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Peter Knippertz and Jonathan E. Martin

1. Introduction A number of studies have related extraordinary cool season precipitation events in western North America to bands of enhanced moisture transport from low latitudes in connection with landfalling extratropical cyclones from the Pacific Ocean (e.g., Higgins et al. 2000 ; Cavazos and Rivas 2004 ; Ralph et al. 2004 ; Bao et al. 2006 ). The fairly frequent bands connecting Hawaii with the Pacific Northwest region are widely known as the “pineapple express.” Methodically, the

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Eric A. Aligo, William A. Gallus Jr., and Moti Segal

forecasts are sensitively dependent on the soil moisture initial condition uncertainty. Therefore, they suggested adding initial soil moisture perturbations to the existing suite of atmospheric perturbations and/or different models to improve ensemble spread. They used the Weather Research and Forecasting (WRF) Advanced Research WRF (ARW) model to show that two initial soil moisture analyses were different enough to produce 24-h rainfall differences at 5-km horizontal grid spacing that were similar to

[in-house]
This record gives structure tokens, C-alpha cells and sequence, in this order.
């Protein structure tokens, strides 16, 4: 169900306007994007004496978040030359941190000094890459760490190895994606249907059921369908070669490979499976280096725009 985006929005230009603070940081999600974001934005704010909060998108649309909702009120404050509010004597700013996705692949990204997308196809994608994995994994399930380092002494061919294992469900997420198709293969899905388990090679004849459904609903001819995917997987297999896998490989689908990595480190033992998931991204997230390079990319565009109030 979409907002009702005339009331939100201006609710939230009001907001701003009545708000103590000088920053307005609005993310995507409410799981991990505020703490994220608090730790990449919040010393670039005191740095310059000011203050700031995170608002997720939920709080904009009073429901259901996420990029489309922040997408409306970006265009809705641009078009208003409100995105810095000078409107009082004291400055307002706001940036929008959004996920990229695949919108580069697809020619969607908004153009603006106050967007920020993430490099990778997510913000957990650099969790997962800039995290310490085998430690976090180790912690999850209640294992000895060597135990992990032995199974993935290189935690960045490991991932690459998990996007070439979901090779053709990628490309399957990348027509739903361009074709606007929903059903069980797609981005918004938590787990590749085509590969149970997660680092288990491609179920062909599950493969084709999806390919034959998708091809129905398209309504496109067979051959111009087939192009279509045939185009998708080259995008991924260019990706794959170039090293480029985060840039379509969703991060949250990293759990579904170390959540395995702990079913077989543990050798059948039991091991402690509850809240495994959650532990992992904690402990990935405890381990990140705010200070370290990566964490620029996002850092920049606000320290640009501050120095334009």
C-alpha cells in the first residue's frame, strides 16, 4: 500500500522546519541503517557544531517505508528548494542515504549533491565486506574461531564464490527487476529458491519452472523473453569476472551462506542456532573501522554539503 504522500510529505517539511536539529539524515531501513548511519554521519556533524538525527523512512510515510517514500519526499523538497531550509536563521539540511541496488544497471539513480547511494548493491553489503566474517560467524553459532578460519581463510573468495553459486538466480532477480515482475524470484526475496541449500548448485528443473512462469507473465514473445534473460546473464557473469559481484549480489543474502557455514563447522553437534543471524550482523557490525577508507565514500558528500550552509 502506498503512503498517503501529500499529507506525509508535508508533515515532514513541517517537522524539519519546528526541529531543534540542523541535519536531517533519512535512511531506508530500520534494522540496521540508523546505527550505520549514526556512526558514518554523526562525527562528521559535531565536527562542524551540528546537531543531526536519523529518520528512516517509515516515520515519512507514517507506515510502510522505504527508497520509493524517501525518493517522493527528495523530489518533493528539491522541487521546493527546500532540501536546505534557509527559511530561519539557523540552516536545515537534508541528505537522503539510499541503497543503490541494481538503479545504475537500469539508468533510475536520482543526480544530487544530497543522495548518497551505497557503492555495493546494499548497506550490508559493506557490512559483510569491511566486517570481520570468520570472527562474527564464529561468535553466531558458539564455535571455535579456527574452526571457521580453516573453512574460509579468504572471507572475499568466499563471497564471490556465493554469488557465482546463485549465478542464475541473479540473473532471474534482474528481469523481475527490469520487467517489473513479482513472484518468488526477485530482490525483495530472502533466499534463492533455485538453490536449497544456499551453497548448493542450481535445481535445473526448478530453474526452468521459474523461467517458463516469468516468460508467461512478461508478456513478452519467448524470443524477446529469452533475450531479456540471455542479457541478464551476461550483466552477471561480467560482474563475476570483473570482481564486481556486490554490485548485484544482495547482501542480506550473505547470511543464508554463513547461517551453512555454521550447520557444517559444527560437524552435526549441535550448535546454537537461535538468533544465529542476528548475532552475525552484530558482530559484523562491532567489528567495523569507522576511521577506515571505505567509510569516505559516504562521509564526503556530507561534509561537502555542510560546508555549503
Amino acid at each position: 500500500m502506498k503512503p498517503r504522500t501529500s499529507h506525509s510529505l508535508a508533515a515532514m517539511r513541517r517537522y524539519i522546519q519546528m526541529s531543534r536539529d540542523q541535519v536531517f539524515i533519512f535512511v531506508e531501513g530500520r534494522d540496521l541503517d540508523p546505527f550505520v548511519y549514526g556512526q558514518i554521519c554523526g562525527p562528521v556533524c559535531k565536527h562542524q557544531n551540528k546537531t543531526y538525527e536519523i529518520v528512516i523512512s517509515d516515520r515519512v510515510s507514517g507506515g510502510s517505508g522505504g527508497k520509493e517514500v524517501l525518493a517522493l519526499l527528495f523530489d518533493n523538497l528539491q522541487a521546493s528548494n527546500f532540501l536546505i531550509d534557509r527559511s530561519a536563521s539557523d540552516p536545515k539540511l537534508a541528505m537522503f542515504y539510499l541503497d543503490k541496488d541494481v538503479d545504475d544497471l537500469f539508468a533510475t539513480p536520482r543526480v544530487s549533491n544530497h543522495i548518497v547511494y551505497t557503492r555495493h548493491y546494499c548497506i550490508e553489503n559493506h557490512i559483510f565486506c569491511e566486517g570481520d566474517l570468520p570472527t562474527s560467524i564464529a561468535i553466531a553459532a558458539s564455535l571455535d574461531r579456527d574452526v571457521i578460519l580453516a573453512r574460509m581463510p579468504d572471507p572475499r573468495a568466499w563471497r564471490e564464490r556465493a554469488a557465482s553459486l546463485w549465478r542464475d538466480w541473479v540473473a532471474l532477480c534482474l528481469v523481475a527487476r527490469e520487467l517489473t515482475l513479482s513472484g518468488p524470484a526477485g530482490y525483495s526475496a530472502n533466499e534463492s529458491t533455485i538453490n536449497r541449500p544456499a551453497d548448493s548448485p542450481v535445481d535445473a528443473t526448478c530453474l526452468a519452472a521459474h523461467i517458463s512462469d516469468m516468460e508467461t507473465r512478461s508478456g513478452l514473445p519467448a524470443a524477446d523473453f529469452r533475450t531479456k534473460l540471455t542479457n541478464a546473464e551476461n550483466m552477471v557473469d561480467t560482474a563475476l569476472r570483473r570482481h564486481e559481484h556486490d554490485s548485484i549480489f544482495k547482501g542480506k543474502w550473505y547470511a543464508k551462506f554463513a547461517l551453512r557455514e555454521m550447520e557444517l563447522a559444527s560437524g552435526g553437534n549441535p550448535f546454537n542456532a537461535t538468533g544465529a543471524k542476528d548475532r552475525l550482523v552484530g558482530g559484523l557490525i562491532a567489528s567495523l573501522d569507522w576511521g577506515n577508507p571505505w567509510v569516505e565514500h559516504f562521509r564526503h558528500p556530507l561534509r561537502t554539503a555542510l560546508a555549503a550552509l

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Guiting Song, Robert Huva, Yu Xing, and Xiaohui Zhong

representation of unresolved cloud processes in WRF. In Australia Prasad and Kay (2020) illustrated the difficulty of the WRF-Solar model to appropriately capture location and timing of clouds under partly cloudy conditions, while in Southern California López-Coto et al. (2013) tested 72 different configurations of the WRF Model and found overestimation of irradiance, in general, with a tendency for underprediction of temperature and moisture through the vertical. To reduce bias, or more broadly error

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Rich F. Coleman, James F. Drake, Michael D. McAtee, and Leslie O. Belsma

). After the transition to ARW, a similar warm bias was observed in ARW forecasts. It was thought that in both cases, the warm bias could be attributed to insufficient latent heat flux due to the model failing to include moisture resulting from human activities. Research was undertaken to identify and quantify the sources of anthropogenic moisture in southern California, and to develop a method of incorporating these moisture sources into the WRF modeling system. As precipitation falls through the

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Paul A. Dirmeyer and Subhadeep Halder

1. Introduction It is accepted that the state of the land surface can influence the atmosphere across a range of time scales, thanks to a number of weather and climate modeling studies. Most studies have focused on soil moisture, as it has the largest impact on subseasonal-to-seasonal time scales. Furthermore, the focus has been on time scales of weeks or months, out to seasonal scales, as it has been assumed that weather forecasts (on the order of hours to a few days) are an atmospheric